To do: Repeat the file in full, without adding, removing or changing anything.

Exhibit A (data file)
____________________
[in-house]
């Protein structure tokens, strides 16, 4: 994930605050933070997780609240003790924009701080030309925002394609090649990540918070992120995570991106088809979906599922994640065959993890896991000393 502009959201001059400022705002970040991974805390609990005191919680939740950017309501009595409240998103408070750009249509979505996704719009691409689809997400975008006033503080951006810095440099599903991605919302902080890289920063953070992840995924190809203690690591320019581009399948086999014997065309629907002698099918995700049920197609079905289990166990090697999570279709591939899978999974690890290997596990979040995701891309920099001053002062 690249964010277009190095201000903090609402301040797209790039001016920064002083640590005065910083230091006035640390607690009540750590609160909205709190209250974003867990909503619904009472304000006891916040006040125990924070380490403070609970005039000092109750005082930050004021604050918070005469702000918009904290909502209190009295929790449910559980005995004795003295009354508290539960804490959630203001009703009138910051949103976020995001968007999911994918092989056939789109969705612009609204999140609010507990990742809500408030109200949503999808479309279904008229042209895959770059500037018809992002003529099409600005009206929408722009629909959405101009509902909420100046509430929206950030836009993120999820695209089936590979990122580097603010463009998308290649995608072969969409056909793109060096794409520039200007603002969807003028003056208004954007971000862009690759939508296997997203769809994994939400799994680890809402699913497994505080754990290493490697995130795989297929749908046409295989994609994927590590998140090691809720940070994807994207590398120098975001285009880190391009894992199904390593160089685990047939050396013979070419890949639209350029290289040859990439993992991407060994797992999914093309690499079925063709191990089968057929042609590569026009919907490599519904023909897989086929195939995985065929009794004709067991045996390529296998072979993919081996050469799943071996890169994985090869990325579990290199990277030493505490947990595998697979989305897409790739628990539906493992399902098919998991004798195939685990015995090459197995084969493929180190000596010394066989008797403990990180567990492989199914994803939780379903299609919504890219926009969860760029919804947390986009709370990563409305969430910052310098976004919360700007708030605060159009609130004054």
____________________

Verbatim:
[in-house]
């Protein structure tokens, strides 16, 4: 994930605050933070997780609240003790924009701080030309925002394609090649990540918070992120995570991106088809979906599922994640065959993890896991000393 502009959201001059400022705002970040991974805390609990005191919680939740950017309501009595409240998103408070750009249509979505996704719009691409689809997400975008006033503080951006810095440099599903991605919302902080890289920063953070992840995924190809203690690591320019581009399948086999014997065309629907002698099918995700049920197609079905289990166990090697999570279709591939899978999974690890290997596990979040995701891309920099001053002062 690249964010277009190095201000903090609402301040797209790039001016920064002083640590005065910083230091006035640390607690009540750590609160909205709190209250974003867990909503619904009472304000006891916040006040125990924070380490403070609970005039000092109750005082930050004021604050918070005469702000918009904290909502209190009295929790449910559980005995004795003295009354508290539960804490959630203001009703009138910051949103976020995001968007999911994918092989056939789109969705612009609204999140609010507990990742809500408030109200949503999808479309279904008229042209895959770059500037018809992002003529099409600005009206929408722009629909959405101009509902909420100046509430929206950030836009993120999820695209089936590979990122580097603010463009998308290649995608072969969409056909793109060096794409520039200007603002969807003028003056208004954007971000862009690759939508296997997203769809994994939400799994680890809402699913497994505080754990290493490697995130795989297929749908046409295989994609994927590590998140090691809720940070994807994207590398120098975001285009880190391009894992199904390593160089685990047939050396013979070419890949639209350029290289040859990439993992991407060994797992999914093309690499079925063709191990089968057929042609590569026009919907490599519904023909897989086929195939995985065929009794004709067991045996390529296998072979993919081996050469799943071996890169994985090869990325579990290199990277030493505490947990595998697979989305897409790739628990539906493992399902098919998991004798195939685990015995090459197995084969493929180190000596010394066989008797403990990180567990492989199914994803939780379903299609919504890219926009969860760029919804947390986009709370990563409305969430910052310098976004919360700007708030605060159009609130004054």